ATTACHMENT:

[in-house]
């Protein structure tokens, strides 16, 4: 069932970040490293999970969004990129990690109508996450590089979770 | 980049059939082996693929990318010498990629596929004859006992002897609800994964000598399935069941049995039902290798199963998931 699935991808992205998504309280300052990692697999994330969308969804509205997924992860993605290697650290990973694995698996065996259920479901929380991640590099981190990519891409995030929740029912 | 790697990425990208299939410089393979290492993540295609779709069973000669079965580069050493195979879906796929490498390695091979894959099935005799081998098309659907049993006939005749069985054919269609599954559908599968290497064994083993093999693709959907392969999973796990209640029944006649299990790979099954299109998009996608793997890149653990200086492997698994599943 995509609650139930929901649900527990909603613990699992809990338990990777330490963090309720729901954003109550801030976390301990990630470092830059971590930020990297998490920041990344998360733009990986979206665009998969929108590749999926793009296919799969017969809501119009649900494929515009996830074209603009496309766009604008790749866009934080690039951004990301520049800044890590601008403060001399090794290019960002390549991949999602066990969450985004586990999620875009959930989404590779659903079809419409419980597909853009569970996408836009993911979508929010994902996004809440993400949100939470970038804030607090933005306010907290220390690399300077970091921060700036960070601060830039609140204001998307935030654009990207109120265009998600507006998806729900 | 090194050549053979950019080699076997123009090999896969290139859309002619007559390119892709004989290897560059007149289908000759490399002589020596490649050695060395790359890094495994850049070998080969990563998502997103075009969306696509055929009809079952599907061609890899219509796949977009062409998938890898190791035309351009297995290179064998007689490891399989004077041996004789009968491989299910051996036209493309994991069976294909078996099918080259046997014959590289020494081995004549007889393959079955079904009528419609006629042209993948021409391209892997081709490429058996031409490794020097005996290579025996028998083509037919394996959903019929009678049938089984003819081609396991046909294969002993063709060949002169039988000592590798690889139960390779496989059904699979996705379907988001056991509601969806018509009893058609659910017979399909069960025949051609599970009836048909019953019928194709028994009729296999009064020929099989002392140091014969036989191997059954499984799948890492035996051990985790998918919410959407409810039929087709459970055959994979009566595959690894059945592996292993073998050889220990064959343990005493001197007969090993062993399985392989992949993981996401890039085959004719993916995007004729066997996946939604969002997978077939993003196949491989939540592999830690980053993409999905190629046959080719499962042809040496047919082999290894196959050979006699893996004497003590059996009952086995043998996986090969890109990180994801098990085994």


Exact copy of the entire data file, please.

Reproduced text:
[in-house]
């Protein structure tokens, strides 16, 4: 069932970040490293999970969004990129990690109508996450590089979770 | 980049059939082996693929990318010498990629596929004859006992002897609800994964000598399935069941049995039902290798199963998931 699935991808992205998504309280300052990692697999994330969308969804509205997924992860993605290697650290990973694995698996065996259920479901929380991640590099981190990519891409995030929740029912 | 790697990425990208299939410089393979290492993540295609779709069973000669079965580069050493195979879906796929490498390695091979894959099935005799081998098309659907049993006939005749069985054919269609599954559908599968290497064994083993093999693709959907392969999973796990209640029944006649299990790979099954299109998009996608793997890149653990200086492997698994599943 995509609650139930929901649900527990909603613990699992809990338990990777330490963090309720729901954003109550801030976390301990990630470092830059971590930020990297998490920041990344998360733009990986979206665009998969929108590749999926793009296919799969017969809501119009649900494929515009996830074209603009496309766009604008790749866009934080690039951004990301520049800044890590601008403060001399090794290019960002390549991949999602066990969450985004586990999620875009959930989404590779659903079809419409419980597909853009569970996408836009993911979508929010994902996004809440993400949100939470970038804030607090933005306010907290220390690399300077970091921060700036960070601060830039609140204001998307935030654009990207109120265009998600507006998806729900 | 090194050549053979950019080699076997123009090999896969290139859309002619007559390119892709004989290897560059007149289908000759490399002589020596490649050695060395790359890094495994850049070998080969990563998502997103075009969306696509055929009809079952599907061609890899219509796949977009062409998938890898190791035309351009297995290179064998007689490891399989004077041996004789009968491989299910051996036209493309994991069976294909078996099918080259046997014959590289020494081995004549007889393959079955079904009528419609006629042209993948021409391209892997081709490429058996031409490794020097005996290579025996028998083509037919394996959903019929009678049938089984003819081609396991046909294969002993063709060949002169039988000592590798690889139960390779496989059904699979996705379907988001056991509601969806018509009893058609659910017979399909069960025949051609599970009836048909019953019928194709028994009729296999009064020929099989002392140091014969036989191997059954499984799948890492035996051990985790998918919410959407409810039929087709459970055959994979009566595959690894059945592996292993073998050889220990064959343990005493001197007969090993062993399985392989992949993981996401890039085959004719993916995007004729066997996946939604969002997978077939993003196949491989939540592999830690980053993409999905190629046959080719499962042809040496047919082999290894196959050979006699893996004497003590059996009952086995043998996986090969890109990180994801098990085994």